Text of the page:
This article was originally published in Maclean's Magazine on February 12, 1996
Juneau Reports on CBC
In its 60-year history, the Canadian Broadcasting Corp. has created award-winning documentaries, fine dramas, top-notch journalistic enterprises - and more than its fair share of dreary reports from royal commissions and parliamentary committees. In many ways, the so-called Juneau report on the future of the CBC and two other cultural agencies, the National Film Board and Telefilm Canada, is different. If nothing else, the study - released last week - is timely: the national broadcaster, in the midst of a three-year budget cut of $350 million and increased competition in a multi-channel universe, has never been under such intense pressure to change. And it is a radical document, proposing sweeping reform, particularly to CBC Television, which it would make virtually commercial-free and almost completely Canadian in content. But the report is also remarkable in another way: the degree of controversy it has created, thanks to its proposal for a new tax on telecommunications services to pay for the CBC. As taxpayers associations and private broadcasters cried foul, the Juneau report's clarion call for cultural nationalism was all but drowned out by the howls of protest.
Titled Making Our Voices Heard: Canadian Broadcasting and Film for the 21st Century, the 299-page document was written by former CBC president Pierre Juneau, TVOntario chairman Peter Herrndorf and Simon Fraser University academic Catherine Murray - members of a mandate review committee appointed last May by then-Heritage Minister Michel Dupuy. The report - nine months and at least $1.4 million in the making - is a broad and ambitious review of the mandates of the CBC, the NFB and Telefilm. But its most controversial recommendations concern the CBC. Its television services, Juneau said last week, "have drifted away from their public service mandate and become too commercial, too preoccupied with ratings and no longer provide enough of an alternative to commercial broadcasting."
Among the committee's key proposals:
1) The NFB and Telefilm should both decentralize from Montreal. The NFB should focus more of its resources on production and reduce full-time staff.
2) CBC-TV should phase out advertising, "freeing up" $200 million a year to private broadcasters, "fully Canadianize" its programming and "drastically reduce" its prime-time coverage of sports.
3) To replace parliamentary disbursements to the CBC, the finance department should adopt one of three options, including phasing in a 7.5-per-cent levy on direct-to-home satellite, cable and long-distance phone services. When fully implemented in 2001, the tax would raise more than $1.1 billion for the CBC - compared with its $1.36-billion income from Parliament and ad revenues last year.
Reaction from the key players was swift - and mixed. In Ottawa, newly appointed Heritage Minister Sheila Copps endorsed the goals of the report and, while sidestepping the tax proposal, vowed to do her "damnedest" to secure stable funding for the CBC. "I believe there is a strong appetite for supporting a distinctively different CBC," she added. Ian Morrison, spokesman for the lobby group Friends of Canadian Broadcasting, hailed the report's CBC proposals as being "really critical to the future of the country."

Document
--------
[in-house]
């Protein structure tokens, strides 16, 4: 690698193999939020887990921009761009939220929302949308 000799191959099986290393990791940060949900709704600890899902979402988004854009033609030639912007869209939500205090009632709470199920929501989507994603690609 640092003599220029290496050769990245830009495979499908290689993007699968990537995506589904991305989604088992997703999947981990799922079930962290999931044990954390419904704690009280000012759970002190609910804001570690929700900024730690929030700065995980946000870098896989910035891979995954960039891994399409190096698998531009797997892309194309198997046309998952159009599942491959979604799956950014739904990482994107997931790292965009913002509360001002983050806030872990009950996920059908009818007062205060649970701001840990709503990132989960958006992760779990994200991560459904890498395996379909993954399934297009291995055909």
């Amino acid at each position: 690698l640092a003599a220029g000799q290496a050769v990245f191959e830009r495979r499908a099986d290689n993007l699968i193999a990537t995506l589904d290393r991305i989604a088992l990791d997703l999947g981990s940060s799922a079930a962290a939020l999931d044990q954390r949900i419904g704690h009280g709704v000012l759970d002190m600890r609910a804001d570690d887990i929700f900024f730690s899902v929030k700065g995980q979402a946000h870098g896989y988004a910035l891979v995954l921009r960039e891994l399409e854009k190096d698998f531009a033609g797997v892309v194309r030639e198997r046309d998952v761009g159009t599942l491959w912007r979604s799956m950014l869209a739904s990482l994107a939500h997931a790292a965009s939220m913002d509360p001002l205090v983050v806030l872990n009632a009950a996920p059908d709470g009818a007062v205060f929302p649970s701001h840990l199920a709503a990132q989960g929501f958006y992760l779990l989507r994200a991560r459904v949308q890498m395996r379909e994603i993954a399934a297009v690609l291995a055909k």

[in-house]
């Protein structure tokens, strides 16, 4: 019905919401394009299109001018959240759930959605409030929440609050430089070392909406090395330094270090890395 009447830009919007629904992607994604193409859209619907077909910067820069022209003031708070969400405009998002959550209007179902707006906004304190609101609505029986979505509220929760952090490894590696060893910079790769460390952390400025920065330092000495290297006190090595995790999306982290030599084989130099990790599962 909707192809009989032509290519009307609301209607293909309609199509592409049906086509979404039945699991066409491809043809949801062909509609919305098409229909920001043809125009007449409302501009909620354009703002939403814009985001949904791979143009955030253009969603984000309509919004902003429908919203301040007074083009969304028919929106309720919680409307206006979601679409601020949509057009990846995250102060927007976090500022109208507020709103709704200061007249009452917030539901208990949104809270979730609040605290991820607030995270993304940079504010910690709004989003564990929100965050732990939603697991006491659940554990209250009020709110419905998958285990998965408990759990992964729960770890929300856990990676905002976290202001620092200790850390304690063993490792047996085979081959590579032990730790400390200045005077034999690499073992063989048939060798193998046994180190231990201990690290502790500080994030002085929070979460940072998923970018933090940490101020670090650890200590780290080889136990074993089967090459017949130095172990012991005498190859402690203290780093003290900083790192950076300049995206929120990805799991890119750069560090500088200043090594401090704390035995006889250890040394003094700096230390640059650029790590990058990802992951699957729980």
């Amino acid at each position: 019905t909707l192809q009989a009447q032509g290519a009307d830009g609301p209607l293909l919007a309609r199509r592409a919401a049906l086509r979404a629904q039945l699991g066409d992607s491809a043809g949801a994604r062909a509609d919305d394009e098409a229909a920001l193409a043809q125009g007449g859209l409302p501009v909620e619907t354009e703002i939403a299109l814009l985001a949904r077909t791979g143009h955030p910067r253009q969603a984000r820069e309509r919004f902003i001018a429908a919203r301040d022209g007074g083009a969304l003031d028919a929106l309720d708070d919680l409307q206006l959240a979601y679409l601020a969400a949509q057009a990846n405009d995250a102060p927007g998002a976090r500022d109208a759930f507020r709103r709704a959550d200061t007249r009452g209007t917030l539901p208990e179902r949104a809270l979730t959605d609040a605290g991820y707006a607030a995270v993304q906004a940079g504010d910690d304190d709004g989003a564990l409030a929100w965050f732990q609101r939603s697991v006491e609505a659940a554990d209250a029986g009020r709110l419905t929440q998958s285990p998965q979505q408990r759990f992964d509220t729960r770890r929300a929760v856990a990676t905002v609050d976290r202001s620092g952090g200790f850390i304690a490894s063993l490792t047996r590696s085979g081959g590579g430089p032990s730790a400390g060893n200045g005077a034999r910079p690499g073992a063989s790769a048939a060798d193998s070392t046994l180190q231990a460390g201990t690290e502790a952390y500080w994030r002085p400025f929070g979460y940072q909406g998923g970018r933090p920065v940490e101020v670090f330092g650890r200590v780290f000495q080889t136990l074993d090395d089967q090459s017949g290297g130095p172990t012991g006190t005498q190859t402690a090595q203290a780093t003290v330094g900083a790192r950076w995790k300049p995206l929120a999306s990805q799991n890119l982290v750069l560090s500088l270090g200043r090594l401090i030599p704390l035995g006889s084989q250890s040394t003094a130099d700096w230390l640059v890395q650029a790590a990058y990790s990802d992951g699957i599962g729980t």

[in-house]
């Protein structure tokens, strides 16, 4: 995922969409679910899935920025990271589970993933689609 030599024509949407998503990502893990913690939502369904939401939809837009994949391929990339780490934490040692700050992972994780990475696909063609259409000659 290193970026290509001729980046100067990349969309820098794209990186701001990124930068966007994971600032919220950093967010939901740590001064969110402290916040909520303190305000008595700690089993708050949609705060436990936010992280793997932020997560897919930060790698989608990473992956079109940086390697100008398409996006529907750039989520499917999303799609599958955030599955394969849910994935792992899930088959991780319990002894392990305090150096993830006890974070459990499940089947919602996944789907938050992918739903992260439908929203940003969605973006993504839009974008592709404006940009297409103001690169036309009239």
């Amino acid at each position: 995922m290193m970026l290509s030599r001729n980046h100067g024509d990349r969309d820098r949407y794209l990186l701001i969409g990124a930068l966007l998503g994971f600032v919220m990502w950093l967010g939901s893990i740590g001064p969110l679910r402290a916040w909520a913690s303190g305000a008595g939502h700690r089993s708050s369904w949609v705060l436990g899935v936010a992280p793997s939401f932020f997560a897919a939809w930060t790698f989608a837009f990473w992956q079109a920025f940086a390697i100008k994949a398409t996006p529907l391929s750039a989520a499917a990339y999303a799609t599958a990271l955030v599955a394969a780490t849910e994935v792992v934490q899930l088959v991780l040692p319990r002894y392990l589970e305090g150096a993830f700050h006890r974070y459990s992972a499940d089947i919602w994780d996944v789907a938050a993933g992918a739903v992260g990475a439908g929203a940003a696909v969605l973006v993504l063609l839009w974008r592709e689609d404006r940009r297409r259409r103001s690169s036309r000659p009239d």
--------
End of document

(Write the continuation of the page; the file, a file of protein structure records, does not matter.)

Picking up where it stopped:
Calling the report "an exceptionally eloquent defence of public broadcasting," CBC president Perrin Beatty endorsed its recommendation for all-Canadian programming - something he had already announced for prime time last November. "Every second of American commercial programming we put on takes us further from our public policy mandate and makes us look more like a commercial station," he added. However, noting that the CBC has implemented one-time efficiency savings of $227 million, Beatty warned that the committee's suggested additional cut of two per cent a year "would inevitably have an effect on programming."
To the report's many critics, the proposed communications tax was a primary target. Richard Stursberg, president of the Canadian Cable Television Association, estimated that the proposed tax would add about $2 a month to cable bills. That, he said, would stir an outcry even worse than last year's "negative option" fiasco (when the cable industry had to back away from a potentially lucrative plan to bill customers for any services that they had not specifically declined). "It would make the consumer revolt of last January look like a love-in," Stursberg added. B.C. Reform MP Jim Abbott, whose party favors privatization of CBC-TV, scoffed at the report's calculation that the tax plan could give $800 million of government spending back to taxpayers, calling the notion "a flimflam." The report, he added, is just more of the same old thing. "We ended up spending probably $2 million for what turned out to be a cow cud."
In the end, the future of the Juneau proposals will depend on the political will of the government. Finance Minister Paul Martin is attempting to streamline the GST - in part, analysts say, to give the appearance of lowering taxes - a strategy at odds with the creation of any new levy. As eloquently stated as the Juneau report's proposals may be, they must now survive in the decidedly unrarefied air of the lean, mean 1990s - an atmosphere that tends to be hard on high-minded ideals.
Maclean's February 12, 1996